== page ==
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Is the Navy Cutting Out Tuition Assistance?

March 16, 2012

This past February, the Council of College and Military Educators (CCME) met in Orlando, FL. This event symbolizes a great occasion for military leaders, educators and students to meet and discuss ways to help one another, as well as provide information to veterans about jobs, educational opportunities and degree programs. Military and education leaders in each branch of the military met to discuss educational opportunities for military service members and veterans. The programs were noted as being "vital to recruitment and retention." There are also a variety of other important issues that are brought to up at the conference, such as the latest budget news and looking at current tuition assistance data. At this year's conference, there was another issue that caught the attention and also started up a rumor mill regarding the Navy's plans for future tuition assistance.

The CCME was considered to be a huge success. There were an estimated 1,000 representatives in attendance from military, government and higher education communities. In addition, the Deputy Under Secretary of Defense for Military Community and Family Policy noted that the Department of Defense is committed to providing opportunities to service members and families to advance their civilian education. Some schools from's military friendly schools list were also in attendance.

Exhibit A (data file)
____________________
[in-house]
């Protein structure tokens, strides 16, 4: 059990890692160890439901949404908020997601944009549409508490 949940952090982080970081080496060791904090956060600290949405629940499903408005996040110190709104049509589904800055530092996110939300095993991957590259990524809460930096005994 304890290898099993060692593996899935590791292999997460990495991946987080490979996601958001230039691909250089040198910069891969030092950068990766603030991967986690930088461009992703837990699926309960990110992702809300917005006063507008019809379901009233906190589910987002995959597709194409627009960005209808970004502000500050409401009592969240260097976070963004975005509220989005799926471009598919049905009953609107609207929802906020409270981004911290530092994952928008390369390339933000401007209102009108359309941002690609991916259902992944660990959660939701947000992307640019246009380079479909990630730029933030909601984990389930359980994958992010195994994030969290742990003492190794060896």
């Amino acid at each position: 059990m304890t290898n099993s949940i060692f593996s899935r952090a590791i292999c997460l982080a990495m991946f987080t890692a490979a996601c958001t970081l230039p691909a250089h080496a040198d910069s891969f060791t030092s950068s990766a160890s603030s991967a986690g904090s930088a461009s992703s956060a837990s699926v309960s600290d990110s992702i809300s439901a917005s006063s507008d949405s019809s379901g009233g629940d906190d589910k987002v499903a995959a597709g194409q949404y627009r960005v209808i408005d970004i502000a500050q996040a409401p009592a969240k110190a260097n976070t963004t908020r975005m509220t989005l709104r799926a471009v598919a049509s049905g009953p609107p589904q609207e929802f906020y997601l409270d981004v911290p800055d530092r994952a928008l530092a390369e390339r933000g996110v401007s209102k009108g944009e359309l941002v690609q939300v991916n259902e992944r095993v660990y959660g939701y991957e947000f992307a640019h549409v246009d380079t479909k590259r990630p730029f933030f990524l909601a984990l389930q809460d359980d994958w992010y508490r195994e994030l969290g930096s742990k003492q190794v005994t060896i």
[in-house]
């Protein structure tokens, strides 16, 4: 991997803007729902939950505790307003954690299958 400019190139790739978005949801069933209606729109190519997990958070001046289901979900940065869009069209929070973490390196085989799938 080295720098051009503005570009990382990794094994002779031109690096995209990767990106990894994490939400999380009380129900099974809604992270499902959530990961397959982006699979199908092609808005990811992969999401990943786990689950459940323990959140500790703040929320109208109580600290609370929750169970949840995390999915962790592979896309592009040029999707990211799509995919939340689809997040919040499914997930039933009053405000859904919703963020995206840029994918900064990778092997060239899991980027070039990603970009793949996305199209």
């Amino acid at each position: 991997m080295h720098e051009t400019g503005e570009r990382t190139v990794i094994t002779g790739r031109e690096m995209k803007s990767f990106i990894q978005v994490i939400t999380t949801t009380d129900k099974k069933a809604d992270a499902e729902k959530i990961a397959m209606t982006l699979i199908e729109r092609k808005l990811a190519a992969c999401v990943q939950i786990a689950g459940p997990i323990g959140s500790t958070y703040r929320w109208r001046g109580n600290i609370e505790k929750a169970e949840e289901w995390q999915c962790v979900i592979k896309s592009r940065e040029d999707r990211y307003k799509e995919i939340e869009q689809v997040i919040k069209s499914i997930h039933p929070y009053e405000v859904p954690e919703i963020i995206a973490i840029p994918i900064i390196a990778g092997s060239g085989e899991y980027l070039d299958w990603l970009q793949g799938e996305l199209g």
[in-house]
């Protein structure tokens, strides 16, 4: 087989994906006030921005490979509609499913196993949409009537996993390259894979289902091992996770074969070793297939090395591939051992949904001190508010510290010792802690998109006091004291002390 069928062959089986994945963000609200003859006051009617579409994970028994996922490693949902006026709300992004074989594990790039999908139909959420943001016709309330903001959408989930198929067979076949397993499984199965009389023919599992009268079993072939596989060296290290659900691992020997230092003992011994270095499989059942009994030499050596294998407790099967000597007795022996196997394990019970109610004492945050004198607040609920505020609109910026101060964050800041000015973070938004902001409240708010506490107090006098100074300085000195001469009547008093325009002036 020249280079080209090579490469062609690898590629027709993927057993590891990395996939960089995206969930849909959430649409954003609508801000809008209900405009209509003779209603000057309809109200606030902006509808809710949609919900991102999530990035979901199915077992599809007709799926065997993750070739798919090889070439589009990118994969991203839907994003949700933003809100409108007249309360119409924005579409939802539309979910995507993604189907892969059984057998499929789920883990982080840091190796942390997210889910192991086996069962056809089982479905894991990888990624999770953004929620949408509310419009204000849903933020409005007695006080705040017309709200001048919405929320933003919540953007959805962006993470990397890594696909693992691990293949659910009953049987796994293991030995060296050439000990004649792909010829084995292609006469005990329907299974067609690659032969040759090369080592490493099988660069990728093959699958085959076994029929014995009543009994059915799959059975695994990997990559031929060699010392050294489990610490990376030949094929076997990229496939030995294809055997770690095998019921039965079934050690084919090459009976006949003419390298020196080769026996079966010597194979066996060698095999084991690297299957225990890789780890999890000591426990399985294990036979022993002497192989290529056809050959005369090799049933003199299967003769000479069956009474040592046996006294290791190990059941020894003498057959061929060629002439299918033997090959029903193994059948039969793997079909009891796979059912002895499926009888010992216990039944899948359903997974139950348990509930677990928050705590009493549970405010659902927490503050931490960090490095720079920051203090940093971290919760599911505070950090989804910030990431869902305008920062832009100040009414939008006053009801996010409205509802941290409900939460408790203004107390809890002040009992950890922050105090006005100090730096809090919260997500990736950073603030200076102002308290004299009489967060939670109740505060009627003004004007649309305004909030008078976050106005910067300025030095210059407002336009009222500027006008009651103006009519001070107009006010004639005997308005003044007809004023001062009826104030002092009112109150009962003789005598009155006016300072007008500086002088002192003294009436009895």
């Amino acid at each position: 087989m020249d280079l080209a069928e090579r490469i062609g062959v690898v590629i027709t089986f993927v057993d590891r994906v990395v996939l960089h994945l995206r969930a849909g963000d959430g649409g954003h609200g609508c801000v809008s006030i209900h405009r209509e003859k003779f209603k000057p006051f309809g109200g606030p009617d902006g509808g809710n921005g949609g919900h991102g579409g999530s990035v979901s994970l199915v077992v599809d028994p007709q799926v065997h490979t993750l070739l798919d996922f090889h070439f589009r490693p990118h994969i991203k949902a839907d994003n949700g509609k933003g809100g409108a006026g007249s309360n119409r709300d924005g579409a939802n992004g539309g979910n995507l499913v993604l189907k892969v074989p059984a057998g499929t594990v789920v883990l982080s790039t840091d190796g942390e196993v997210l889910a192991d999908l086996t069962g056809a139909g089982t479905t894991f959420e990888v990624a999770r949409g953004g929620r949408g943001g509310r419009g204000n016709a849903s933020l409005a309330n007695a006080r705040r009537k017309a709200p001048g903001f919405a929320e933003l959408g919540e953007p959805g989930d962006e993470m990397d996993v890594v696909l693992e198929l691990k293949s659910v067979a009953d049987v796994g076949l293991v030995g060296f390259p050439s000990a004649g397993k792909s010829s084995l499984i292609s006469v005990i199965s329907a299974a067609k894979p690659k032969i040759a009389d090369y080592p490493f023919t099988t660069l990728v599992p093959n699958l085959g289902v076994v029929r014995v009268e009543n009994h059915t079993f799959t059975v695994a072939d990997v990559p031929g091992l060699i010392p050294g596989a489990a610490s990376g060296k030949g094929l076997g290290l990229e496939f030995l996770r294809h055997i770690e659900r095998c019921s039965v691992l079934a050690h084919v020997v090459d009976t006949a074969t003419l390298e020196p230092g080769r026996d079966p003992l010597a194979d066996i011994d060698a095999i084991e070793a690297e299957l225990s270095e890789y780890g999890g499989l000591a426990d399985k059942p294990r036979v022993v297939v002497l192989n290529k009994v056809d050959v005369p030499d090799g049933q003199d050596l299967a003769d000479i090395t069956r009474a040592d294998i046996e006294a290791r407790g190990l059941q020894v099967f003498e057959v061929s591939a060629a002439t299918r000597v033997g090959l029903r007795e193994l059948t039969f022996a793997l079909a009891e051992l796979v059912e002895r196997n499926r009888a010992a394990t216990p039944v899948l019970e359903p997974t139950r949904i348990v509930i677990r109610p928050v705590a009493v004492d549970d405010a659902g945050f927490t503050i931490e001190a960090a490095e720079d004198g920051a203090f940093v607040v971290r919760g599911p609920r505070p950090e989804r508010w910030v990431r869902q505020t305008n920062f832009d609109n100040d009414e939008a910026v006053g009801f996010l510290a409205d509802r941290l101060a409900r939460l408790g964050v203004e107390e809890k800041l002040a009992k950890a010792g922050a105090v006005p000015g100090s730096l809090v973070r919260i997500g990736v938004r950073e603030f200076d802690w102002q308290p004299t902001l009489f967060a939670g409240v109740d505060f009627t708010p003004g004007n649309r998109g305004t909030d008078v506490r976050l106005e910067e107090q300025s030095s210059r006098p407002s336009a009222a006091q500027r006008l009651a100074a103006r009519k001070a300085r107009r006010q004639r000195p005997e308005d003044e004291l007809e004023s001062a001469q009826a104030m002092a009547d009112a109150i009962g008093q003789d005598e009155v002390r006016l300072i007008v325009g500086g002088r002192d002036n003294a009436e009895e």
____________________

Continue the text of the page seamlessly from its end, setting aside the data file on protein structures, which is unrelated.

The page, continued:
There have always been problems between the rising costs of education and the diminishing Department of Defense budget. As cuts continue to shave off government aid, certain programs have suffered. With rumors about tuition assistance being cut from the G.I. Bill in the past, it was no surprise that rumors began over a presentation made by the Naval Education and Training Command's Development, Planning and Analysis Division director.

As the director gave his presentation, he made a comment that the Navy would begin forcing Sailors to payback tuition and fees if they received a "D' in any of their undergraduate courses. This comment was a bit shocking to students, since "D" is actually considered a passing grade, though below a 2.0. However, this was only a rumor and the source of misinformation. This policy is not going into effect for undergraduate courses but graduate level course work, where a "D" is considered a failing grade if in a Master's degree program. The qualifications and requirements are outlined on for financial aid awards and tuition assistance.

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